'It's quite the shock': Returning from the backcountry to a ransacked SUV

Laura Kanik's vehicle was missing from the Peyto Lake parking lot when she returned from a three-day trip. It was found later, abandoned with a smashed window.

RCMP say lock up the vehicle and don't leave valuables in sight when heading into the wilds

Laura Kanik parked her SUV at the Peyto Lake parking lot in Banff National Park and went on the Wapta traverse trip. Three days later she discovered her older-model SUV had been broken into and left running ten kilometres down the road. (Canadian Press)

Lake Louise RCMP are reminding drivers not to leave valuables in their vehicles when they head out into the backcountry.

The warning was prompted by the experiences of Laura Kanik, who posted on social media about having her SUV ransacked while she was skiing in the wilderness.

She'd parked her older-model SUV at the Peyto Lake parking lot in Banff National Park in late April. When she returned from a three-day traverse with friends, she discovered her vehicle was gone.

"It's quite the shock to come back from the backcountry and you kind of think you are almost home, almost eating that burger that you wanted, and then your car is gone," Kanik told the Calgary Eyeopener.

SUV found by RCMP

Eventually she found her SUV at a parking lot 10 kilometres away, with a smashed window and a kitchen knife mysteriously left on the hood. A note from the RCMP said the SUV had been left running, and so they'd taken the key to the station.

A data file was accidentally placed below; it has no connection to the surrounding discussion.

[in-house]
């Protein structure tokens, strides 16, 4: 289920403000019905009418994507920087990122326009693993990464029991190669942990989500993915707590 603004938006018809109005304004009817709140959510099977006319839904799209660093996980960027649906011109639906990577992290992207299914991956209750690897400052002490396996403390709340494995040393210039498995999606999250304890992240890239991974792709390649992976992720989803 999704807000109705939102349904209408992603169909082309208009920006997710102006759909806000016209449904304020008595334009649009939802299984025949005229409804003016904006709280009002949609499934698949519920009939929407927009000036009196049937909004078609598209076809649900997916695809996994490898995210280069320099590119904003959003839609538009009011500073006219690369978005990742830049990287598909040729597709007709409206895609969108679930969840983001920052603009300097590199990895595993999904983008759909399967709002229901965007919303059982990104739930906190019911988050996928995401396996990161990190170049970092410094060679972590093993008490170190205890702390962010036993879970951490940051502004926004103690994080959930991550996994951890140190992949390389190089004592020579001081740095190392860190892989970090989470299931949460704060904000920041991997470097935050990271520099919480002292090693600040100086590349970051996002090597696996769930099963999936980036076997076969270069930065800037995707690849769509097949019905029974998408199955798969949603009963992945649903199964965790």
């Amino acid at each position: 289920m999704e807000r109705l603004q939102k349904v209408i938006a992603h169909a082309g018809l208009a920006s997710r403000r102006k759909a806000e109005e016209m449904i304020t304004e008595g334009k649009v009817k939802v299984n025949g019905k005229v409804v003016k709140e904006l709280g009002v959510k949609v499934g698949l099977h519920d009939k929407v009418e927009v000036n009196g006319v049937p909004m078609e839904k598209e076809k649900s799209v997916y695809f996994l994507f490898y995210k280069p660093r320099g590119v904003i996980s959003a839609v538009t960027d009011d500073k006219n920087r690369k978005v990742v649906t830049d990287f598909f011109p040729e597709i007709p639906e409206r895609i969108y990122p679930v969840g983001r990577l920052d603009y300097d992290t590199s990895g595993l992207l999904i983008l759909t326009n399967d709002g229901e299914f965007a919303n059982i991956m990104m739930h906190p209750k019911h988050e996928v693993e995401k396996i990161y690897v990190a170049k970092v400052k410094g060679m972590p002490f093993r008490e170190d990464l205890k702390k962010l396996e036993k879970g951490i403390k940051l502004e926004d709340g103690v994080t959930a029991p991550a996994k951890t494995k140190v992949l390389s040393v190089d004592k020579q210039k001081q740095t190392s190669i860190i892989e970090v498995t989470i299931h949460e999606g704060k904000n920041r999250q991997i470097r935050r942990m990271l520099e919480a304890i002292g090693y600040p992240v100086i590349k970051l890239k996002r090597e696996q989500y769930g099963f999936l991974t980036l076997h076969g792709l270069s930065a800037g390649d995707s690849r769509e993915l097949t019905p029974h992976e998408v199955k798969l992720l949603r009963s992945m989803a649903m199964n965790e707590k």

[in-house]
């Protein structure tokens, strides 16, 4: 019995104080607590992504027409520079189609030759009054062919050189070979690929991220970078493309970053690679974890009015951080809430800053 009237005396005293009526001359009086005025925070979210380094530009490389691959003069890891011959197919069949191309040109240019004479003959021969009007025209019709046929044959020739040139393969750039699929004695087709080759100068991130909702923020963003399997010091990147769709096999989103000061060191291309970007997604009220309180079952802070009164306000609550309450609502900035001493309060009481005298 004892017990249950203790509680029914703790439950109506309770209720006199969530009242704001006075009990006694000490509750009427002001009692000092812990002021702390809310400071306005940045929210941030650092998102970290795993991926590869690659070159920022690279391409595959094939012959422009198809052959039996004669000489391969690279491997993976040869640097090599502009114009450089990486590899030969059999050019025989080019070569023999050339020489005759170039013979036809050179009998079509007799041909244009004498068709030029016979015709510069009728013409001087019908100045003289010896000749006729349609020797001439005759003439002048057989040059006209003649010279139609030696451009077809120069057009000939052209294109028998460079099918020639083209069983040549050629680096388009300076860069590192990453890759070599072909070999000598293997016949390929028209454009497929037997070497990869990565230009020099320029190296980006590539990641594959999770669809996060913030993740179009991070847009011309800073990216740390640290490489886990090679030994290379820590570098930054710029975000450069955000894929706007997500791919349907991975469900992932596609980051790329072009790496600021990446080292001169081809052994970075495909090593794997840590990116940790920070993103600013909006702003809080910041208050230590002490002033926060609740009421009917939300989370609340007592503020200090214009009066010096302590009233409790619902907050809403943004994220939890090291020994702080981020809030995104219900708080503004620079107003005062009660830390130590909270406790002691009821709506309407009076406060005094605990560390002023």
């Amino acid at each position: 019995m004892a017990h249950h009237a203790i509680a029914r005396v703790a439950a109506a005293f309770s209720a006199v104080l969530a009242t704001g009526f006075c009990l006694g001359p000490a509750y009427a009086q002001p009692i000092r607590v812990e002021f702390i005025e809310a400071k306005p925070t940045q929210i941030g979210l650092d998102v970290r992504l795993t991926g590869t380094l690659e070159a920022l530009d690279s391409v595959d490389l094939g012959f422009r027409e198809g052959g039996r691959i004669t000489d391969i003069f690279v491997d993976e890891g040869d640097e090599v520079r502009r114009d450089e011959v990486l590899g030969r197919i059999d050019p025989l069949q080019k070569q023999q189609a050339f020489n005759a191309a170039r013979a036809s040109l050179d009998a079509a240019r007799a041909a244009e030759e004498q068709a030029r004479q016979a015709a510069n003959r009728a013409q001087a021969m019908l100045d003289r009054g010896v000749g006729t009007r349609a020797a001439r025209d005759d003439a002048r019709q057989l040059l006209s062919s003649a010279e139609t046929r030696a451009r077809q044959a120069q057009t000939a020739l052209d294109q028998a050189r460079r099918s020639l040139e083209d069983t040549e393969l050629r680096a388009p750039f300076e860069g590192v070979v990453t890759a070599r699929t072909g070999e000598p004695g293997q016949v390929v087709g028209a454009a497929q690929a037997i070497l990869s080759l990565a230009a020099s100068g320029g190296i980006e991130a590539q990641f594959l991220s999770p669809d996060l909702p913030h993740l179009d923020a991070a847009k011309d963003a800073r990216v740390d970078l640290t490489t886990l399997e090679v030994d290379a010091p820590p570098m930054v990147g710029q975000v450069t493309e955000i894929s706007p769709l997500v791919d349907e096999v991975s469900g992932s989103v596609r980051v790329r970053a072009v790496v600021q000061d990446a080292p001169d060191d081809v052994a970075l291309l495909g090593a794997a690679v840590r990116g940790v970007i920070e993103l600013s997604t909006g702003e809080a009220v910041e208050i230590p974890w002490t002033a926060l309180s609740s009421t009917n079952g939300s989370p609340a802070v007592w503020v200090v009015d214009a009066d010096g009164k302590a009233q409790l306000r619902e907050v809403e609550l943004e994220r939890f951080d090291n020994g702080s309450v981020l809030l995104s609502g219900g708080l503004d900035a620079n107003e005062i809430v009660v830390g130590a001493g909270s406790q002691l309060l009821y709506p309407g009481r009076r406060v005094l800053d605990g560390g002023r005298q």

"Of course you are trying to make sense of those kind of irrational actions. Maybe they got in the car and realized it wasn't worth stealing, but obviously they left in a hurry," said Kanik, who lives in Golden, B.C.

Kanik regrets leaving the key in the glove box, but she says she has talked to other backcountry enthusiasts who leave spares in or around their vehicles in case they lose their keys out on the trail.

Nothing valuable was inside her SUV so very little was stolen, she said, but her post about the incident on a Facebook group prompted similar stories from other backcountry users.

Don't leave behind valuables

RCMP Sgt. Gerald Walker reminds visitors about taking precautions.

"These sort of incidents are kind of opportunistic, right? So when you do park for a length of time — and any period of time really — you don't want to leave valuables in sight. You want to lock your doors on your vehicles and remove the temptation," he said.

"That's the nature of today. You need to keep that in mind everywhere. It doesn't happen to you 99 per cent of the time and when you least think of it, it does."

With files from the Calgary Eyeopener